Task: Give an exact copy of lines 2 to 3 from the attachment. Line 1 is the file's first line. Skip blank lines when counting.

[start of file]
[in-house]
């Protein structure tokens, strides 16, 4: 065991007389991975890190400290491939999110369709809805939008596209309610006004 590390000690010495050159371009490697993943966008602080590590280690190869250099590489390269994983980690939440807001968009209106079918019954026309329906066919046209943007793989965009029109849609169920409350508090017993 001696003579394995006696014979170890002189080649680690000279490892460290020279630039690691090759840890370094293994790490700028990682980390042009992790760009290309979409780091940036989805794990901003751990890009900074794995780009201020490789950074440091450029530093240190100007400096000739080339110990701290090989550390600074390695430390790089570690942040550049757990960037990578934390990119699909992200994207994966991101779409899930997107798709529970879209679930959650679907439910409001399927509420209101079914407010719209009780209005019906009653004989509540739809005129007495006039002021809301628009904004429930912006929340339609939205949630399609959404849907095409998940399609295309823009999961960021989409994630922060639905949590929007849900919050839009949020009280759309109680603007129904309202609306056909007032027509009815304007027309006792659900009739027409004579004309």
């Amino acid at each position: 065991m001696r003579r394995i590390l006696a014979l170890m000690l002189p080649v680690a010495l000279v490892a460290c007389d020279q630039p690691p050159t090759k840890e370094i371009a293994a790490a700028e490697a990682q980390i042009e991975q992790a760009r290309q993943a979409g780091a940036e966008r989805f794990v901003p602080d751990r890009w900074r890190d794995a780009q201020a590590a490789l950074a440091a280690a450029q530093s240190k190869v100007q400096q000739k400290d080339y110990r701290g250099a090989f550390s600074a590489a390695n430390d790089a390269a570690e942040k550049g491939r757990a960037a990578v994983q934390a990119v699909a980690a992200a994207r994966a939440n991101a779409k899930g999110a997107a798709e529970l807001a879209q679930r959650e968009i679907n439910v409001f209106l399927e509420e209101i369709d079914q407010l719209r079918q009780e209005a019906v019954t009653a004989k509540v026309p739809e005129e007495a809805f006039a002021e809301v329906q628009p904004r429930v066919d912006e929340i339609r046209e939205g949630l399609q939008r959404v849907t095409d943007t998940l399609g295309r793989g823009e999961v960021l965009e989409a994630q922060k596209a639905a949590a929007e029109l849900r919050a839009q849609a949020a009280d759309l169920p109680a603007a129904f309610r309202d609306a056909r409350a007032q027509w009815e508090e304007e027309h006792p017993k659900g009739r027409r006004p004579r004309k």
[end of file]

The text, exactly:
């Protein structure tokens, strides 16, 4: 065991007389991975890190400290491939999110369709809805939008596209309610006004 590390000690010495050159371009490697993943966008602080590590280690190869250099590489390269994983980690939440807001968009209106079918019954026309329906066919046209943007793989965009029109849609169920409350508090017993 001696003579394995006696014979170890002189080649680690000279490892460290020279630039690691090759840890370094293994790490700028990682980390042009992790760009290309979409780091940036989805794990901003751990890009900074794995780009201020490789950074440091450029530093240190100007400096000739080339110990701290090989550390600074390695430390790089570690942040550049757990960037990578934390990119699909992200994207994966991101779409899930997107798709529970879209679930959650679907439910409001399927509420209101079914407010719209009780209005019906009653004989509540739809005129007495006039002021809301628009904004429930912006929340339609939205949630399609959404849907095409998940399609295309823009999961960021989409994630922060639905949590929007849900919050839009949020009280759309109680603007129904309202609306056909007032027509009815304007027309006792659900009739027409004579004309």
């Amino acid at each position: 065991m001696r003579r394995i590390l006696a014979l170890m000690l002189p080649v680690a010495l000279v490892a460290c007389d020279q630039p690691p050159t090759k840890e370094i371009a293994a790490a700028e490697a990682q980390i042009e991975q992790a760009r290309q993943a979409g780091a940036e966008r989805f794990v901003p602080d751990r890009w900074r890190d794995a780009q201020a590590a490789l950074a440091a280690a450029q530093s240190k190869v100007q400096q000739k400290d080339y110990r701290g250099a090989f550390s600074a590489a390695n430390d790089a390269a570690e942040k550049g491939r757990a960037a990578v994983q934390a990119v699909a980690a992200a994207r994966a939440n991101a779409k899930g999110a997107a798709e529970l807001a879209q679930r959650e968009i679907n439910v409001f209106l399927e509420e209101i369709d079914q407010l719209r079918q009780e209005a019906v019954t009653a004989k509540v026309p739809e005129e007495a809805f006039a002021e809301v329906q628009p904004r429930v066919d912006e929340i339609r046209e939205g949630l399609q939008r959404v849907t095409d943007t998940l399609g295309r793989g823009e999961v960021l965009e989409a994630q922060k596209a639905a949590a929007e029109l849900r919050a839009q849609a949020a009280d759309l169920p109680a603007a129904f309610r309202d609306a056909r409350a007032q027509w009815e508090e304007e027309h006792p017993k659900g009739r027409r006004p004579r004309k």